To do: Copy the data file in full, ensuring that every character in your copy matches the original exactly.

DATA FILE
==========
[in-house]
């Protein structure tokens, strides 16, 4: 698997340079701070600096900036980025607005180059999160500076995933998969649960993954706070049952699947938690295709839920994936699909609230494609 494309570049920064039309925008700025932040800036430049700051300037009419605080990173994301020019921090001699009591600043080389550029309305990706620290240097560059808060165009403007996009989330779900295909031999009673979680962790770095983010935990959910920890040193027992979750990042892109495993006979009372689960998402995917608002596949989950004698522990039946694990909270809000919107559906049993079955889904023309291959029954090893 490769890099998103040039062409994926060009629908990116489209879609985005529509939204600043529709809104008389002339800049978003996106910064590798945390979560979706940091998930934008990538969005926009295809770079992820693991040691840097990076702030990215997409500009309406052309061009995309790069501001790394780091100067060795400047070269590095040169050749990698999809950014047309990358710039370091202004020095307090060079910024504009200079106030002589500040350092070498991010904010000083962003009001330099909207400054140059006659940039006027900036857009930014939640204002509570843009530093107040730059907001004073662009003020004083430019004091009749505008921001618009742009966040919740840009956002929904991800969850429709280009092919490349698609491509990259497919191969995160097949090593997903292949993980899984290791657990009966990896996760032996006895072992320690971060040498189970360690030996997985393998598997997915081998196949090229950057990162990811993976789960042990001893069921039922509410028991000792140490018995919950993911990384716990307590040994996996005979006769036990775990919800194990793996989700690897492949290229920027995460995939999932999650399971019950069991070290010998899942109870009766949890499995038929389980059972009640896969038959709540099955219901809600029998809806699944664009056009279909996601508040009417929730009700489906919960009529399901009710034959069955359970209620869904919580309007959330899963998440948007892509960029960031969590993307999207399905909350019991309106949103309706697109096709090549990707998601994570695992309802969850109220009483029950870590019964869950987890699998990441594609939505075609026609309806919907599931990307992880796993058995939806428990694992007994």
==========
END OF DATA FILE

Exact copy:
[in-house]
């Protein structure tokens, strides 16, 4: 698997340079701070600096900036980025607005180059999160500076995933998969649960993954706070049952699947938690295709839920994936699909609230494609 494309570049920064039309925008700025932040800036430049700051300037009419605080990173994301020019921090001699009591600043080389550029309305990706620290240097560059808060165009403007996009989330779900295909031999009673979680962790770095983010935990959910920890040193027992979750990042892109495993006979009372689960998402995917608002596949989950004698522990039946694990909270809000919107559906049993079955889904023309291959029954090893 490769890099998103040039062409994926060009629908990116489209879609985005529509939204600043529709809104008389002339800049978003996106910064590798945390979560979706940091998930934008990538969005926009295809770079992820693991040691840097990076702030990215997409500009309406052309061009995309790069501001790394780091100067060795400047070269590095040169050749990698999809950014047309990358710039370091202004020095307090060079910024504009200079106030002589500040350092070498991010904010000083962003009001330099909207400054140059006659940039006027900036857009930014939640204002509570843009530093107040730059907001004073662009003020004083430019004091009749505008921001618009742009966040919740840009956002929904991800969850429709280009092919490349698609491509990259497919191969995160097949090593997903292949993980899984290791657990009966990896996760032996006895072992320690971060040498189970360690030996997985393998598997997915081998196949090229950057990162990811993976789960042990001893069921039922509410028991000792140490018995919950993911990384716990307590040994996996005979006769036990775990919800194990793996989700690897492949290229920027995460995939999932999650399971019950069991070290010998899942109870009766949890499995038929389980059972009640896969038959709540099955219901809600029998809806699944664009056009279909996601508040009417929730009700489906919960009529399901009710034959069955359970209620869904919580309007959330899963998440948007892509960029960031969590993307999207399905909350019991309106949103309706697109096709090549990707998601994570695992309802969850109220009483029950870590019964869950987890699998990441594609939505075609026609309806919907599931990307992880796993058995939806428990694992007994």